Sports

Brian Burke: Russia's anti-gay laws are 'bigotry' and 'outrageous'

Brian Burke – I'd list his position(s), but you know where he's from, don't you? – unleashed perhaps the most critical stance anyone in hockey has taken so far against Russia's anti-gay laws, denouncing the former Soviet Union's quite 'Soviet Union-esque' legislation as "bigotry" and "outrageous".

Burke's comments were published in an editorial he submitted to Sports Illustrated. (Recap from TheScore Blog, by Thomas Drance.)

"Left unchecked, this sort of bigotry will only escalate," he wrote. "The rest of the world cannot bear silent witness."

He said he's not in favour of a ban, arguing that only punishes the athletes.

Burke's son, Brendan, came out as gay in a November, 2009 interview with ESPN's John Buccigross, and died in a car crash the following February. His death was the catalyst for the creation of the "You Can Play Project", an organization which his father, Brian, is now an advocate of.

from Drance, and TheScore:

"Burke strongly rejects the notion of a boycott, which would "punish the athletes who have worked so hard to make the team." However, he pledges to be "publicly pro-gay" while representing his country, USA Hockey, and the You Can Play Project at the Sochi games in Russia.

"The column calls for the International Olympic Committee to guarantee the safety of LBGT athletes, media, guests and the families of athletes while at the games. It further calls for athletes to bring their rainbow pins to the games, and Burke pledges to outfit any interested athletes with You Can Play merchandise."

Burke joined the Calgary Flames last week, and is now their president of hockey operations. He is traveling to Sochi 2014 as a member of Team USA, and as a spokesperson for "You Can Play".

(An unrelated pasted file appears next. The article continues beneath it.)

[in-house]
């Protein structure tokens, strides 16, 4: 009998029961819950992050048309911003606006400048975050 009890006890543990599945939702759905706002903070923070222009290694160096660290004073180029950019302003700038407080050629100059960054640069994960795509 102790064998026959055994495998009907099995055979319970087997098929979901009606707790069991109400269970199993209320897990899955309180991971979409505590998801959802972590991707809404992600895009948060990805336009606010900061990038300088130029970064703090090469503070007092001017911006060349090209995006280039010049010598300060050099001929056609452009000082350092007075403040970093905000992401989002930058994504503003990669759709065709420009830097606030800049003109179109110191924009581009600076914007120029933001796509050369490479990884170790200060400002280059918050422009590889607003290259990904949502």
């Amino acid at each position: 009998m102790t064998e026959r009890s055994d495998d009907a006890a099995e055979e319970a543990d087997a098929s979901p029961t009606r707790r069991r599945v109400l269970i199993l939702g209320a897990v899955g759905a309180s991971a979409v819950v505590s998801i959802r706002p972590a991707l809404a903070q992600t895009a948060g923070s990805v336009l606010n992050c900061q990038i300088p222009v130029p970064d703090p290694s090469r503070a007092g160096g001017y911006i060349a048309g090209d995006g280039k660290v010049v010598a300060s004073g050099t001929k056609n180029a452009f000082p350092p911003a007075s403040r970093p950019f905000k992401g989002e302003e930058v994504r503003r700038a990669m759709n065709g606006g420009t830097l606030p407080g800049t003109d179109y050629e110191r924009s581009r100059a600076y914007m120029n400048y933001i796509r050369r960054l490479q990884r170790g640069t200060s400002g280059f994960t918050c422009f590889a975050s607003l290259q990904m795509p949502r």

Here are the final two paragraphs from Burke's Sports Illustrated column, titled 'To Russia, With Love':

"I hope athletes of all sexualities and nationalities will recognize the injustices being perpetrated upon innocent people in Russia. I hope they realize that if they join voices, they can effect change. So, Olympians, when you pack your skates, pack a rainbow pin. When you practice your Russian, learn how to say, "I am pro-gay." When you gather your winter clothes, know that You Can Play will happily outfit any Olympic athlete with complimentary You Can Play merchandise.

"The pressure to do what's right shouldn't end with the closing ceremony. The IOC, USOC and each sport's governing bodies should refuse to stage future international competitions in Russia until these outrageous laws are repealed. That is the boycott I'm calling for."

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The International Olympic Committee (IOC) has been heavily criticized for its approach to Russia's new laws, which make anything deemed as "homosexual propaganda" aimed at minors illegal.

The IOC has warned Russia about the potential abuse of its athletes in Sochi, saying, "Sport is a human right and should be available to all regardless of race, sex or sexual orientation."

However, the IOC has also taken a stance against any political displays at the upcoming Winter Games, and that includes those who may protest in favour of gay rights.

When asked if the IOC would allow athletes or fans to wear rainbow pins or hold hands during the Opening Ceremony, or if there would be a 'Pride House' at the Olympic venue, the sporting event's governing body responded quite technically, and coldly, to the suggestion:

"No kind of demonstration or political, religious or racial propaganda is permitted in any Olympic sites, venues or other areas."

That response from the IOC responded strong statements from several Russian authority figures, including Sports Minister Vitaly Mutko, who added that everyone at their Olympic Games would have to respect the host country's new laws.

"The law talks not about banning a non-traditional orientation but about other things, about propaganda and implicating minors," Mutko said.

"No one is banning a sportsman with a non-traditional sexual orientation from going to Sochi. But if he goes out onto the street and starts to make propaganda, then of course he will be brought to responsibility.

"As a sportsman, he should respect the law of a country... Come (to Sochi), but don't get young people involved, don't make propaganda. This is what we are talking about."

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News story from Russian channel RT: "West's warped vision of Russian gay life leads to 'crackdown' cries and vodka waste"

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